“My life was being threatened for speaking up,” DJ Switch said to the Canadian panel.
Later, Charles Abi, a personal assistant to Mr P, told a newspaper that, “[Switch] got threats from every angle. She received death threats from every angle. So, she just had to leave.” Abi would not say exactly where DJ Switch had left for or if in that video with the Canadian parliament, she was indeed speaking from Canada, though the room where she was would fit nicely in any modern house in Nigeria.
Whoever it was that had helped her scurry from Nigeria that frenzied October night, that person’s job is now done. The nice country of Canada has given such rare audience to DJ Switch that suggests that they are keen on expediting her case.
If indeed she has applied for asylum with them, they must be taking the matter seriously. And if they’re taking her matter seriously, in the next few months, she’ll be theirs. And as she becomes theirs, she will probably do an Instagram Live and say how she missed Nigeria but she’s happy now, and we should please say a prayer for her and our country, and that she will always wish Nigeria well because, you know, there’s no place like home.
Which is something we’ve heard before. This January, Ohimai Amaize, the writer, journalist and activist who had escaped to New York in 2019, broke the news that the United States government had accelerated and approved his application for asylum. He thanked his lawyers and everyone who’d put in a good word for him. Then he wished Nigeria well. “I hope that in the not too distant future,” Amaize said, “Nigeria will return to a true democracy where a free press, freedom of expression and the rule of law are respected.”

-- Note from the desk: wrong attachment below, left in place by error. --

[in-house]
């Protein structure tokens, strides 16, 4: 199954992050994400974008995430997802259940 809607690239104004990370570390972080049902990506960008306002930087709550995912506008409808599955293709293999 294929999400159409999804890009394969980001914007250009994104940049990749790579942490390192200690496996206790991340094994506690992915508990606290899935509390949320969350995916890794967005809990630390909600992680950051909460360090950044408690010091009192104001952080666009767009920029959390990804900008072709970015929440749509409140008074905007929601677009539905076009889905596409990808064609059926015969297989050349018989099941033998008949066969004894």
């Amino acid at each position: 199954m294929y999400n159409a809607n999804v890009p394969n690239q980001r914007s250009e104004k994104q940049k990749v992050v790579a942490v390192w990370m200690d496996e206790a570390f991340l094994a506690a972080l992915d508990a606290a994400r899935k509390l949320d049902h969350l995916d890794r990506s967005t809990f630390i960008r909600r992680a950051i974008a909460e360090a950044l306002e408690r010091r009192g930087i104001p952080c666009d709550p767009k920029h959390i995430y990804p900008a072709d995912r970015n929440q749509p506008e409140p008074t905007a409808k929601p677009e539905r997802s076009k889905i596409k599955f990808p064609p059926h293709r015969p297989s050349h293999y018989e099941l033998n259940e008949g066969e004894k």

Between 2010 and 2019, according to the UN High Commission for Refugees (UNHCR), 16.2 million people applied for asylum to countries around the world but about a quarter of that number was in 2019 alone. For the insidious reasons of internal conflict, persecution, human rights violations, and “events seriously disturbing public order”, more and more people – about 100 million in total — had had to run from their homelands.
Since October 20 2020, social media trends and diverse comment sections have deliberated upon and offered an uncompromising verdict on the mood of the Nigerian youth as it relates to their country—they mostly want out—so much so that the BBC News Pidgin saw the click potential of a report that would point interested parties to a legitimate portal for asylum in Canada.
While some envy DJ Switch because not everyone can simply bounce the way she’s just done, others give her a shout out for seeing a good opportunity and knowing it. But they all agree Nigeria has lost another good creative. If only the country and its youth could reach a mutually beneficial understanding, maybe not everyone who can break out will get out.
Cover Photo: Yetunde Ayeni Babaeko/RedBull
This feature first appeared in The Guardian (Nigeria) of November 14, 2020.